Once the evil is deposited aboard the Bismarck, we travel ahead in time to the year 2013, where a group of divers aboard the Windwalker are planning to explore the recently discovered remains of the Bismarck, long lost to the depths of the ocean. The divers range from historians to those who seek a great fortune aboard the once formidable ship. Just before the dive, the captain of the ship presents the divers with a mystery. He has found a set of tapes recorded from transmissions coming from aboard the Bismarck during those final days before the ship was sunk. The transmissions were sent from a spy for the Allies, German Captain Erwin Hulsing. Hulsing used cutting edge technology to send information from aboard the Bismarck to the Allies. More importantly, what was the terrible evil that Hulsing swears is taking over the minds of the captain and admiral of the ship?
As the crew reviews the recordings, it becomes increasingly obvious that Hulsing was describing very real occurrences, evidently caused by the artifact Hitler secretly placed on the ship. Despite their fears and concerns, the crew continues on their dive, hoping to find historical and monetary treasures.
The dive is already quite dangerous, and the divers must keep their wits about them, no matter what they find. Almost immediately, that seems impossible, as one by one, the divers are taken over by a repulsive condition that destroys them yet keeps their body moving around inside their dive suits, luring other dive team members away from the group to face the same fate. The action is breath-taking, the danger real but illusive, something they see with their eyes but that their minds can barely believe.
Walker keeps the action moving between 2013 and 1941, with exciting cliffhangers and unanswered questions that makes one want to race through to the next section. Of course, then we'd miss the action in the other time period, so we need to read every word and, trust me, you'll be on the edge of your seat throughout the book. Walker is truly a master at suspense and his imagination spits up some of the most repulsive, frightening monsters I've ever read about. The contents of the "orange crate" are so frightening and disgusting, it seems perfectly possible that even the evil Hitler would fear the power of the artifact and want it to be tossed to the bottom of the sea.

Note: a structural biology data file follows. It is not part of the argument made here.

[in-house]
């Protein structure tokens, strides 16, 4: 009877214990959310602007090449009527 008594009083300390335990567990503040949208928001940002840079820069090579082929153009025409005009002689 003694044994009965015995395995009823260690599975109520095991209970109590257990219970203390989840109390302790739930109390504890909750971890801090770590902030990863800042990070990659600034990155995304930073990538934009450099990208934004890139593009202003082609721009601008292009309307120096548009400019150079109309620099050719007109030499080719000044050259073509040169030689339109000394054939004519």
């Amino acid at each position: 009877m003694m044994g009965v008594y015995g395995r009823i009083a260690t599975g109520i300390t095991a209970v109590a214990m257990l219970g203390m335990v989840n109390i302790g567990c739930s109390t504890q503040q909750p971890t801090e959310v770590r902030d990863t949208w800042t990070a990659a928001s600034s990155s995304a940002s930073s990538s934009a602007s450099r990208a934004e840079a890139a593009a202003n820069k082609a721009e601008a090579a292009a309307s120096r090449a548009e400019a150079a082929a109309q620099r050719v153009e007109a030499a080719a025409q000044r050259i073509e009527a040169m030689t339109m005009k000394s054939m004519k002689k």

I enjoyed both storylines, but I must admit I preferred Walker's handling of the scenes from 1941. Hulsing is a fascinating character, as is his friend, Baron Buckard Von Mullenheim-Rechberg who exemplifies the sense of conflicting loyalties aboard the ship. They are both good men caught in a bad situation, through no fault of their own. Walker's descriptions of the interior of the magnificent Bismarck are extremely interesting and he gives a sense of the day-to-day life of a crew expecting to be at sea for many weeks.
Bismarck: Hitler's Curse is a follow-up to Walker's Titanic 2012: Curse of R.M.S. Titanic, which describes a tragic attempt to explore the remains of the sunken ship, also doomed by the presence of an unspeakable evil. It's not essential to read the Titanic first, as the Bismarck: Hitler's Curse is a complete story in its own right. However, most people I know can't read just one Walker book -- they are well-crafted, with often two or more storylines weaving seamlessly throughout the books, and characters you will love or hate, but they all come to vivid life under Walker's deft touch with a story.